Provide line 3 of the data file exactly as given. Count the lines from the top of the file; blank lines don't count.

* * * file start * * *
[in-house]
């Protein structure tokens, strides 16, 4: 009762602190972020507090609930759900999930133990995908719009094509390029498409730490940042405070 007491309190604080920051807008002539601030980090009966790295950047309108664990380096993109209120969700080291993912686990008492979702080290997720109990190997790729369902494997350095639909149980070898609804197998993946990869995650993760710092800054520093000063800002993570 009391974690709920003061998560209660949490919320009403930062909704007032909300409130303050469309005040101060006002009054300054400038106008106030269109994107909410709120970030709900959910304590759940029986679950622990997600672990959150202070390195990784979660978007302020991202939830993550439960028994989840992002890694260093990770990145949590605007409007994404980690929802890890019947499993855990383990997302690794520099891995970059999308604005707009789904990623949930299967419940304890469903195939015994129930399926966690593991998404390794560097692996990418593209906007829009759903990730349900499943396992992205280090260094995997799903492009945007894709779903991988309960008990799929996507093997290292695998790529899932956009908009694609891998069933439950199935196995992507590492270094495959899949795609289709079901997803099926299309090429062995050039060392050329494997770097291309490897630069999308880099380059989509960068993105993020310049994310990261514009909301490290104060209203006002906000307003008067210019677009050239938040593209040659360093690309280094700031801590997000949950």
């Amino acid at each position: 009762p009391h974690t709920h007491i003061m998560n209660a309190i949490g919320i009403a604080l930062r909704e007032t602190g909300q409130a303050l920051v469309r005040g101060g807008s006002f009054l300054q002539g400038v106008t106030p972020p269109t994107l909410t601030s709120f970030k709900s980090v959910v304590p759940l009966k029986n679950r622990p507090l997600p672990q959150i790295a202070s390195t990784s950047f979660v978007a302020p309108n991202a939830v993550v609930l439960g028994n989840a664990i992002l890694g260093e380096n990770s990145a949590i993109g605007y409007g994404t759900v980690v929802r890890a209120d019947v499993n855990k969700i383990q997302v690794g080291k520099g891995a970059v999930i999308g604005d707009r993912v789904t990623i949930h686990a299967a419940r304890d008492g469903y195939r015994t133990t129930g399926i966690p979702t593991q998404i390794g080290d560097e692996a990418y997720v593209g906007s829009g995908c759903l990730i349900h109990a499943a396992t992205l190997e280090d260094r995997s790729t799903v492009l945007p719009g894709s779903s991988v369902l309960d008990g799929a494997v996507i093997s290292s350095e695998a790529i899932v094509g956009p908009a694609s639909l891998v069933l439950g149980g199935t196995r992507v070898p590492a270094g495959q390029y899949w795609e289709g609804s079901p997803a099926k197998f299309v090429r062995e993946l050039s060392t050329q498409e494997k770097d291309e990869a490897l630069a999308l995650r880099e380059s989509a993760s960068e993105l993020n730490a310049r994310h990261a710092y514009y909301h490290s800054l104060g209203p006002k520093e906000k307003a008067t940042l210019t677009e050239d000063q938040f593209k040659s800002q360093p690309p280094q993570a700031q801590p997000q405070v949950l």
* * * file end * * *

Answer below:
């Amino acid at each position: 009762p009391h974690t709920h007491i003061m998560n209660a309190i949490g919320i009403a604080l930062r909704e007032t602190g909300q409130a303050l920051v469309r005040g101060g807008s006002f009054l300054q002539g400038v106008t106030p972020p269109t994107l909410t601030s709120f970030k709900s980090v959910v304590p759940l009966k029986n679950r622990p507090l997600p672990q959150i790295a202070s390195t990784s950047f979660v978007a302020p309108n991202a939830v993550v609930l439960g028994n989840a664990i992002l890694g260093e380096n990770s990145a949590i993109g605007y409007g994404t759900v980690v929802r890890a209120d019947v499993n855990k969700i383990q997302v690794g080291k520099g891995a970059v999930i999308g604005d707009r993912v789904t990623i949930h686990a299967a419940r304890d008492g469903y195939r015994t133990t129930g399926i966690p979702t593991q998404i390794g080290d560097e692996a990418y997720v593209g906007s829009g995908c759903l990730i349900h109990a499943a396992t992205l190997e280090d260094r995997s790729t799903v492009l945007p719009g894709s779903s991988v369902l309960d008990g799929a494997v996507i093997s290292s350095e695998a790529i899932v094509g956009p908009a694609s639909l891998v069933l439950g149980g199935t196995r992507v070898p590492a270094g495959q390029y899949w795609e289709g609804s079901p997803a099926k197998f299309v090429r062995e993946l050039s060392t050329q498409e494997k770097d291309e990869a490897l630069a999308l995650r880099e380059s989509a993760s960068e993105l993020n730490a310049r994310h990261a710092y514009y909301h490290s800054l104060g209203p006002k520093e906000k307003a008067t940042l210019t677009e050239d000063q938040f593209k040659s800002q360093p690309p280094q993570a700031q801590p997000q405070v949950l």